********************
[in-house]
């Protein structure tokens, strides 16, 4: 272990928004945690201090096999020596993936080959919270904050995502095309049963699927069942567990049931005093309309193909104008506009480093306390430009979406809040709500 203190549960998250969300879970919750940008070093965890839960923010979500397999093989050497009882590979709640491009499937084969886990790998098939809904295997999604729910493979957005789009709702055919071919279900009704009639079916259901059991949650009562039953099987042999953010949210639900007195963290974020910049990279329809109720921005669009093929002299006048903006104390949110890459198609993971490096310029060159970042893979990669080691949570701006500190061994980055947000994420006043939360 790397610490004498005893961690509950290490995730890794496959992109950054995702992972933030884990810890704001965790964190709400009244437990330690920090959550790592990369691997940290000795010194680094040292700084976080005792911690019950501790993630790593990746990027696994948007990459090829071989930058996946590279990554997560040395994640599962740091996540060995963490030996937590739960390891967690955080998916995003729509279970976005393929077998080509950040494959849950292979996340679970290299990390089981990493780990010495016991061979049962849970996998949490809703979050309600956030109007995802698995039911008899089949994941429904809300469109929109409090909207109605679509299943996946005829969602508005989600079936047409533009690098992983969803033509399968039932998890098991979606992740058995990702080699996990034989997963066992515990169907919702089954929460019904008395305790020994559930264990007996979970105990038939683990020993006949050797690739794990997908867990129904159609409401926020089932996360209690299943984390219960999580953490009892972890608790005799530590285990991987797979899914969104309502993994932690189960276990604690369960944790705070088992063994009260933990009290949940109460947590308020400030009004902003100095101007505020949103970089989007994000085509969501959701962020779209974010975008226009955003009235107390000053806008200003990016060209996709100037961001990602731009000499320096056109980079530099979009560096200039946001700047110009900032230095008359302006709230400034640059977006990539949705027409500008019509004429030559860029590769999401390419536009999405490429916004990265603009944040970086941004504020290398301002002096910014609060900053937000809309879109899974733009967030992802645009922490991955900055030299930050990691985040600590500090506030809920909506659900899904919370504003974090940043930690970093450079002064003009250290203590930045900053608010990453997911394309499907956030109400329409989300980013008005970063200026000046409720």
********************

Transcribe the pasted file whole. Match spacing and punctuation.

[in-house]
């Protein structure tokens, strides 16, 4: 272990928004945690201090096999020596993936080959919270904050995502095309049963699927069942567990049931005093309309193909104008506009480093306390430009979406809040709500 203190549960998250969300879970919750940008070093965890839960923010979500397999093989050497009882590979709640491009499937084969886990790998098939809904295997999604729910493979957005789009709702055919071919279900009704009639079916259901059991949650009562039953099987042999953010949210639900007195963290974020910049990279329809109720921005669009093929002299006048903006104390949110890459198609993971490096310029060159970042893979990669080691949570701006500190061994980055947000994420006043939360 790397610490004498005893961690509950290490995730890794496959992109950054995702992972933030884990810890704001965790964190709400009244437990330690920090959550790592990369691997940290000795010194680094040292700084976080005792911690019950501790993630790593990746990027696994948007990459090829071989930058996946590279990554997560040395994640599962740091996540060995963490030996937590739960390891967690955080998916995003729509279970976005393929077998080509950040494959849950292979996340679970290299990390089981990493780990010495016991061979049962849970996998949490809703979050309600956030109007995802698995039911008899089949994941429904809300469109929109409090909207109605679509299943996946005829969602508005989600079936047409533009690098992983969803033509399968039932998890098991979606992740058995990702080699996990034989997963066992515990169907919702089954929460019904008395305790020994559930264990007996979970105990038939683990020993006949050797690739794990997908867990129904159609409401926020089932996360209690299943984390219960999580953490009892972890608790005799530590285990991987797979899914969104309502993994932690189960276990604690369960944790705070088992063994009260933990009290949940109460947590308020400030009004902003100095101007505020949103970089989007994000085509969501959701962020779209974010975008226009955003009235107390000053806008200003990016060209996709100037961001990602731009000499320096056109980079530099979009560096200039946001700047110009900032230095008359302006709230400034640059977006990539949705027409500008019509004429030559860029590769999401390419536009999405490429916004990265603009944040970086941004504020290398301002002096910014609060900053937000809309879109899974733009967030992802645009922490991955900055030299930050990691985040600590500090506030809920909506659900899904919370504003974090940043930690970093450079002064003009250290203590930045900053608010990453997911394309499907956030109400329409989300980013008005970063200026000046409720």